Yeah, sometimes you get a notion for a nifty magic object and then build up the story about it, but sometimes you go the other way 'round, and need a magic object for the characters to overcome some obstacle.
The first point is that you want the object to be either simple or subtle. If it's simple, it predictably does one and only one thing -- or perhaps a related handful -- but if your characters wish to us it outside its normal arena, they are really going to devise a crafty way to use it. Plot and characterwise, it's best to have the characters need to devise such a way if it's to solve the story problem, It also carries the fearful danger that it's going to go haywire, like the mill because of which the sea is salt. Subtle ones, on the other hand, can produce a wide variety of effects, but the danger is that the effects are not easy to reproduce, if, indeed, the effects are not driven by the object's having a mind of its own. What I disliked about Mercedes Lackey's sword Need is that it gives the woman who wields it what she needs, which is never, in any story, something that the character had to puzzle out why that was what she needed. Wildcard, from Tales of the Questor, was justly named for its wild and random effects. When he actually needed something, what it produced is useful -- you realize, eventually; face to face with cruel and blood-thirsty hunters, it produced basically a pink garland more suitable for a festivity, making the hunters laugh and gloat for crucial moments. When he tries to test it on a practice field, well, once it announced that at the sound of the tone, it would be exactly a given time, and it got it wrong.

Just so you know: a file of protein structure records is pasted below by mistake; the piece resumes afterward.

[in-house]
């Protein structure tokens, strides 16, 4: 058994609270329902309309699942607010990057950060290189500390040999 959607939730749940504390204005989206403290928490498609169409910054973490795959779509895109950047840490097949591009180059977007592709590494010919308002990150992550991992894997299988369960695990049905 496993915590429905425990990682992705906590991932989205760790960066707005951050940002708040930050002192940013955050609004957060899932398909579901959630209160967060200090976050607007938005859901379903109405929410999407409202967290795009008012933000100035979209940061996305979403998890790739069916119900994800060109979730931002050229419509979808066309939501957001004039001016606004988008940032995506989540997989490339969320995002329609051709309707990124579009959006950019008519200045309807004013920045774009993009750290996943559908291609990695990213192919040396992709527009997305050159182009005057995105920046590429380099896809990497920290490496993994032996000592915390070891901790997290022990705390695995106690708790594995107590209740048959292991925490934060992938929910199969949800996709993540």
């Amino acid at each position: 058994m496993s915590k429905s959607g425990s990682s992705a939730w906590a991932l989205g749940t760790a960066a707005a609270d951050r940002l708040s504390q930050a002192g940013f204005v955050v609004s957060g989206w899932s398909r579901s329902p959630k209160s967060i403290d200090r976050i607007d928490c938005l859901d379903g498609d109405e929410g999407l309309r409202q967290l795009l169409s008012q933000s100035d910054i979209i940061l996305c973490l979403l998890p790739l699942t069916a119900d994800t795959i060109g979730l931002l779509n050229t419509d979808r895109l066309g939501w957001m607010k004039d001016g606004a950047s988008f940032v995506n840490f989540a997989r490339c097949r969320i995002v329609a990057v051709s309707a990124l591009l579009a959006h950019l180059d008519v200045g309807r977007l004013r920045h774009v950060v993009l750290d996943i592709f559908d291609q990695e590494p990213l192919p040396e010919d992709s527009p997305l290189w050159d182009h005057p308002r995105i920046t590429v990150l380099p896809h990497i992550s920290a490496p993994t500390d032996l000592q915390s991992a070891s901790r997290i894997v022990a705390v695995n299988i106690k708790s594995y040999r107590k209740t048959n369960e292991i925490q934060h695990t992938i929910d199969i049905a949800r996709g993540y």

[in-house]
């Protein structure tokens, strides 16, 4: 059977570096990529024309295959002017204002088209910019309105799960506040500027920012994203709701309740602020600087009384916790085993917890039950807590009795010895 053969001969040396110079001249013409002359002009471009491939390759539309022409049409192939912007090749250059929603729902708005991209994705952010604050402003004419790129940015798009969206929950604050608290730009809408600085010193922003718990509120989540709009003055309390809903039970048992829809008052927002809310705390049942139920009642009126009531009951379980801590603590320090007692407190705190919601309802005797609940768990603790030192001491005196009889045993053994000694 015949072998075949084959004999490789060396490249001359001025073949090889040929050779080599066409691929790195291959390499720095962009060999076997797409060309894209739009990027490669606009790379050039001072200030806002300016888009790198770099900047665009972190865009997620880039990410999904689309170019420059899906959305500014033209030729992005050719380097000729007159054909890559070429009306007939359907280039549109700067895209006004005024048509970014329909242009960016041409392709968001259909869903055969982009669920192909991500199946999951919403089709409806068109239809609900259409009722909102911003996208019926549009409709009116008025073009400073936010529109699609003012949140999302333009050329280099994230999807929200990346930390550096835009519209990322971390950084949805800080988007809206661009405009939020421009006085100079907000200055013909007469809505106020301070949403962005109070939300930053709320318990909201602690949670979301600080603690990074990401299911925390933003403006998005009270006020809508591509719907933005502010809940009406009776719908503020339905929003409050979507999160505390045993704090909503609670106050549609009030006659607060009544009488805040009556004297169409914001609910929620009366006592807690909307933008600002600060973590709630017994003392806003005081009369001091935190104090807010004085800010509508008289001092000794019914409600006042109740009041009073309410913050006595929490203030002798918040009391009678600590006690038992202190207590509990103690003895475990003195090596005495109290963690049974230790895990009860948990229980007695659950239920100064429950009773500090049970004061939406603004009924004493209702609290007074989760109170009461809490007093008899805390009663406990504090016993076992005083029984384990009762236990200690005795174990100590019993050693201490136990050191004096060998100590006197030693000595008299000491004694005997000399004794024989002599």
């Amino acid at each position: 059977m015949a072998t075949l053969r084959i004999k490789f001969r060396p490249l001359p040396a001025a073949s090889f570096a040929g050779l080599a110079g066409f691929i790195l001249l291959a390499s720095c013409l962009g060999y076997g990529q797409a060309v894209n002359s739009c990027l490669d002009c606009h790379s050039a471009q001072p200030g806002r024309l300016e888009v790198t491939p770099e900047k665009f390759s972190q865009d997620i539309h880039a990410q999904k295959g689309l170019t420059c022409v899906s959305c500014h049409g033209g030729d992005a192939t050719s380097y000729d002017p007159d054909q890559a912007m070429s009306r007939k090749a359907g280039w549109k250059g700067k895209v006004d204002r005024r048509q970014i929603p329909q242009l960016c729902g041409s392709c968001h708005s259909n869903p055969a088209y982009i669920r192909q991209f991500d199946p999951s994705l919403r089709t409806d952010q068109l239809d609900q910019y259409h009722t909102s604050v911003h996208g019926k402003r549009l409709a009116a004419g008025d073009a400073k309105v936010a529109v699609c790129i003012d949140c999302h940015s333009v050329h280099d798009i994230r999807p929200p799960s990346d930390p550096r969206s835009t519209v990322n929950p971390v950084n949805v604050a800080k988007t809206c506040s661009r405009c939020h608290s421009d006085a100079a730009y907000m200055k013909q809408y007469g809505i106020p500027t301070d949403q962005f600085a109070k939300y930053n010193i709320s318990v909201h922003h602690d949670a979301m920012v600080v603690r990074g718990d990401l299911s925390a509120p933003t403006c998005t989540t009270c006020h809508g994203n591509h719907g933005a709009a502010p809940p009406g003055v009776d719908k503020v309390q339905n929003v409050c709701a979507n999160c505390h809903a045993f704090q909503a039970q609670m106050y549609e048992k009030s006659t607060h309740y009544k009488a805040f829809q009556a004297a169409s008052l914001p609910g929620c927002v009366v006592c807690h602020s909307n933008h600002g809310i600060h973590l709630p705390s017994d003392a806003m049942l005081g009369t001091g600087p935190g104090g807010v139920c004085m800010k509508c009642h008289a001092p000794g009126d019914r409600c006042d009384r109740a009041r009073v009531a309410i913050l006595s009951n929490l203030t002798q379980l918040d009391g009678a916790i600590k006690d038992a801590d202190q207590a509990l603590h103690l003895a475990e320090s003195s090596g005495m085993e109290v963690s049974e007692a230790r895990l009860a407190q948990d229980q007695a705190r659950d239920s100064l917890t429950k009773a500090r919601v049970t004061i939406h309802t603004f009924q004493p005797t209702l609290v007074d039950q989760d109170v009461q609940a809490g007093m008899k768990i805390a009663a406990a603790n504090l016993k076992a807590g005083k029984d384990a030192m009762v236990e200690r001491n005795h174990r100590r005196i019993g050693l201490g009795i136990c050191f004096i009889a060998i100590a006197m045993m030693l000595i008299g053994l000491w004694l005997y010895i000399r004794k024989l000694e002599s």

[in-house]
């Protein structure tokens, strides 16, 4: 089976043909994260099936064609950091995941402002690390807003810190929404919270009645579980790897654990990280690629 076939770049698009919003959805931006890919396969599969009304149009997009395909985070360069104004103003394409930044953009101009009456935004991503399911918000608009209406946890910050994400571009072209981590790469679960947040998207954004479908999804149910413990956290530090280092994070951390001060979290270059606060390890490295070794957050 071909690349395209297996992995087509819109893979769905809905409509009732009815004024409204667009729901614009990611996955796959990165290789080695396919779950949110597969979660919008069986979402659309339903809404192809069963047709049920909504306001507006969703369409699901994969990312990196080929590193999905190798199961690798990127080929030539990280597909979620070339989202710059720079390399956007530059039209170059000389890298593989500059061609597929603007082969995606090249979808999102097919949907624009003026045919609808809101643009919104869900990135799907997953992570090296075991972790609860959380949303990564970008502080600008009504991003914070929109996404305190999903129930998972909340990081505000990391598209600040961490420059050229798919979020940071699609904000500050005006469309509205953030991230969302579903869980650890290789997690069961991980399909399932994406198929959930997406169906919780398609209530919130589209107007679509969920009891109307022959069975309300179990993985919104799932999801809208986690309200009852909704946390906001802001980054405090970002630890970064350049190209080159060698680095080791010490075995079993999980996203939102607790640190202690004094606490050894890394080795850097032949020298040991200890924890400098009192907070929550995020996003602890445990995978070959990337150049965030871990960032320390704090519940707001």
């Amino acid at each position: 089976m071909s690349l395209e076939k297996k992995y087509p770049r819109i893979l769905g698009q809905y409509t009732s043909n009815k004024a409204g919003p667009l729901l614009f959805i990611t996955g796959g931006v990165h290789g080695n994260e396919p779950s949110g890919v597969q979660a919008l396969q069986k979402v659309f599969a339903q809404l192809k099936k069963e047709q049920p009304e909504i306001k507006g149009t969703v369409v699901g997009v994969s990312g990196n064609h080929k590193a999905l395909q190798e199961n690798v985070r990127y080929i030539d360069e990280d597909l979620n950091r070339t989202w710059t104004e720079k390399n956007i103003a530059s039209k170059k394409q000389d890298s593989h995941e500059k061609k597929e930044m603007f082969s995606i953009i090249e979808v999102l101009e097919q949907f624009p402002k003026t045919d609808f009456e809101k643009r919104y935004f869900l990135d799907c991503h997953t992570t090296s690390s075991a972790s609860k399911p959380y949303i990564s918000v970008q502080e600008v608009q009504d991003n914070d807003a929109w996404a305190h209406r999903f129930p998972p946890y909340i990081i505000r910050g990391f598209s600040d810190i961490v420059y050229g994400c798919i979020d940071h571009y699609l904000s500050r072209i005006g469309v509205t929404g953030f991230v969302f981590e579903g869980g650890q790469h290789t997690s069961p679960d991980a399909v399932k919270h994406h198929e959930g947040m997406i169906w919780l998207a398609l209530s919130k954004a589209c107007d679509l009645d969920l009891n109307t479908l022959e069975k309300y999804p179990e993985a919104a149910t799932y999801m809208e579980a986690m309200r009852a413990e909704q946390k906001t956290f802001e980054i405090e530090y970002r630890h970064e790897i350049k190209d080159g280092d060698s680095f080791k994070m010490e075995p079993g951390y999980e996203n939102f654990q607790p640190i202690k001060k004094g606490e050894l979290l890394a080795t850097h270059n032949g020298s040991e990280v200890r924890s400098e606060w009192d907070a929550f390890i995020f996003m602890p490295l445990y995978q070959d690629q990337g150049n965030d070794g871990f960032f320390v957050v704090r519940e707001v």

The second thing is that there needs to be a metaphorical congruity between the object and the purpose. When unlocking things, use a key, not a sword, or a cup, or what have you. Swords are best for damaging things. Rings are subtler, because you can metaphorically put on, or take off, the power they grant. Invisibility cloaks envelop you. Boots travel and are suitable for any such magic, from seven league boots to ones that allow you to move with stealth.
Except for comic effect, of course. Incongruity between purpose and form is a great source of comedy.